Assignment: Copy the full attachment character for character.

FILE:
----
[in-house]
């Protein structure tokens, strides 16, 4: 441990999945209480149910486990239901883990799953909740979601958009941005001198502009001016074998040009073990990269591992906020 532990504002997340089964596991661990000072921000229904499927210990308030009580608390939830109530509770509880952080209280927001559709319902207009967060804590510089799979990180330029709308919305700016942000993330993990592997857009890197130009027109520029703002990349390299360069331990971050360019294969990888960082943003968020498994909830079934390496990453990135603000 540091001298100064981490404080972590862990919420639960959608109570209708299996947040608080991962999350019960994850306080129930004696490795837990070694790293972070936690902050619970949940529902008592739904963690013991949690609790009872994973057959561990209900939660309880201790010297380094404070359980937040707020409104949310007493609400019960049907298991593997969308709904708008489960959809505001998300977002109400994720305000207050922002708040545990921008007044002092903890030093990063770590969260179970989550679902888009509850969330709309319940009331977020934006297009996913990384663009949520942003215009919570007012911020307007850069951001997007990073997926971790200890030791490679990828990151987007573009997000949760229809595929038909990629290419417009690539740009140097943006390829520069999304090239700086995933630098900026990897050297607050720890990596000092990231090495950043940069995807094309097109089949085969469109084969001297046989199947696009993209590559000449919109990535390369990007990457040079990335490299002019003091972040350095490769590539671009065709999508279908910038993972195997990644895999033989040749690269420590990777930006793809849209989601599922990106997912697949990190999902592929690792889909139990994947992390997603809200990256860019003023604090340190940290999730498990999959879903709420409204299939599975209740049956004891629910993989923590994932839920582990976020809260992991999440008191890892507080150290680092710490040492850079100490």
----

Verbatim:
[in-house]
């Protein structure tokens, strides 16, 4: 441990999945209480149910486990239901883990799953909740979601958009941005001198502009001016074998040009073990990269591992906020 532990504002997340089964596991661990000072921000229904499927210990308030009580608390939830109530509770509880952080209280927001559709319902207009967060804590510089799979990180330029709308919305700016942000993330993990592997857009890197130009027109520029703002990349390299360069331990971050360019294969990888960082943003968020498994909830079934390496990453990135603000 540091001298100064981490404080972590862990919420639960959608109570209708299996947040608080991962999350019960994850306080129930004696490795837990070694790293972070936690902050619970949940529902008592739904963690013991949690609790009872994973057959561990209900939660309880201790010297380094404070359980937040707020409104949310007493609400019960049907298991593997969308709904708008489960959809505001998300977002109400994720305000207050922002708040545990921008007044002092903890030093990063770590969260179970989550679902888009509850969330709309319940009331977020934006297009996913990384663009949520942003215009919570007012911020307007850069951001997007990073997926971790200890030791490679990828990151987007573009997000949760229809595929038909990629290419417009690539740009140097943006390829520069999304090239700086995933630098900026990897050297607050720890990596000092990231090495950043940069995807094309097109089949085969469109084969001297046989199947696009993209590559000449919109990535390369990007990457040079990335490299002019003091972040350095490769590539671009065709999508279908910038993972195997990644895999033989040749690269420590990777930006793809849209989601599922990106997912697949990190999902592929690792889909139990994947992390997603809200990256860019003023604090340190940290999730498990999959879903709420409204299939599975209740049956004891629910993989923590994932839920582990976020809260992991999440008191890892507080150290680092710490040492850079100490």